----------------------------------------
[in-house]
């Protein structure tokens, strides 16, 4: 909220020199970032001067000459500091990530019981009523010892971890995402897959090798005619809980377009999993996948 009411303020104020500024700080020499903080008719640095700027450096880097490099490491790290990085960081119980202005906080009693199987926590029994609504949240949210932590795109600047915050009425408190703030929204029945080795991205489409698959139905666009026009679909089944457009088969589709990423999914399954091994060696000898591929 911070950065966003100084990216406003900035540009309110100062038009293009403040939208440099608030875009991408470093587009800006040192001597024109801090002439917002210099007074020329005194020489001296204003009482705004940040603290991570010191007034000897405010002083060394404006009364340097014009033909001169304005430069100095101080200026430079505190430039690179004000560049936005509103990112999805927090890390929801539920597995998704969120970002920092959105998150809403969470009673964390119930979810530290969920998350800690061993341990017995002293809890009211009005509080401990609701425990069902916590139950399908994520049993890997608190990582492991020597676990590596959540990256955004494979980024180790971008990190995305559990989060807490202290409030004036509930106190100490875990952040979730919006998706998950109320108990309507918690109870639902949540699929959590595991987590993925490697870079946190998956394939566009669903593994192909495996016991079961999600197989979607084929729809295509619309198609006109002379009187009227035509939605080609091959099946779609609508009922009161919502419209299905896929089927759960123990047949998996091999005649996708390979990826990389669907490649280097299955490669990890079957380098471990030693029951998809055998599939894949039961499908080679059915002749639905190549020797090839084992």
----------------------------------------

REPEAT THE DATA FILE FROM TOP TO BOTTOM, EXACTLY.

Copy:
[in-house]
């Protein structure tokens, strides 16, 4: 909220020199970032001067000459500091990530019981009523010892971890995402897959090798005619809980377009999993996948 009411303020104020500024700080020499903080008719640095700027450096880097490099490491790290990085960081119980202005906080009693199987926590029994609504949240949210932590795109600047915050009425408190703030929204029945080795991205489409698959139905666009026009679909089944457009088969589709990423999914399954091994060696000898591929 911070950065966003100084990216406003900035540009309110100062038009293009403040939208440099608030875009991408470093587009800006040192001597024109801090002439917002210099007074020329005194020489001296204003009482705004940040603290991570010191007034000897405010002083060394404006009364340097014009033909001169304005430069100095101080200026430079505190430039690179004000560049936005509103990112999805927090890390929801539920597995998704969120970002920092959105998150809403969470009673964390119930979810530290969920998350800690061993341990017995002293809890009211009005509080401990609701425990069902916590139950399908994520049993890997608190990582492991020597676990590596959540990256955004494979980024180790971008990190995305559990989060807490202290409030004036509930106190100490875990952040979730919006998706998950109320108990309507918690109870639902949540699929959590595991987590993925490697870079946190998956394939566009669903593994192909495996016991079961999600197989979607084929729809295509619309198609006109002379009187009227035509939605080609091959099946779609609508009922009161919502419209299905896929089927759960123990047949998996091999005649996708390979990826990389669907490649280097299955490669990890079957380098471990030693029951998809055998599939894949039961499908080679059915002749639905190549020797090839084992």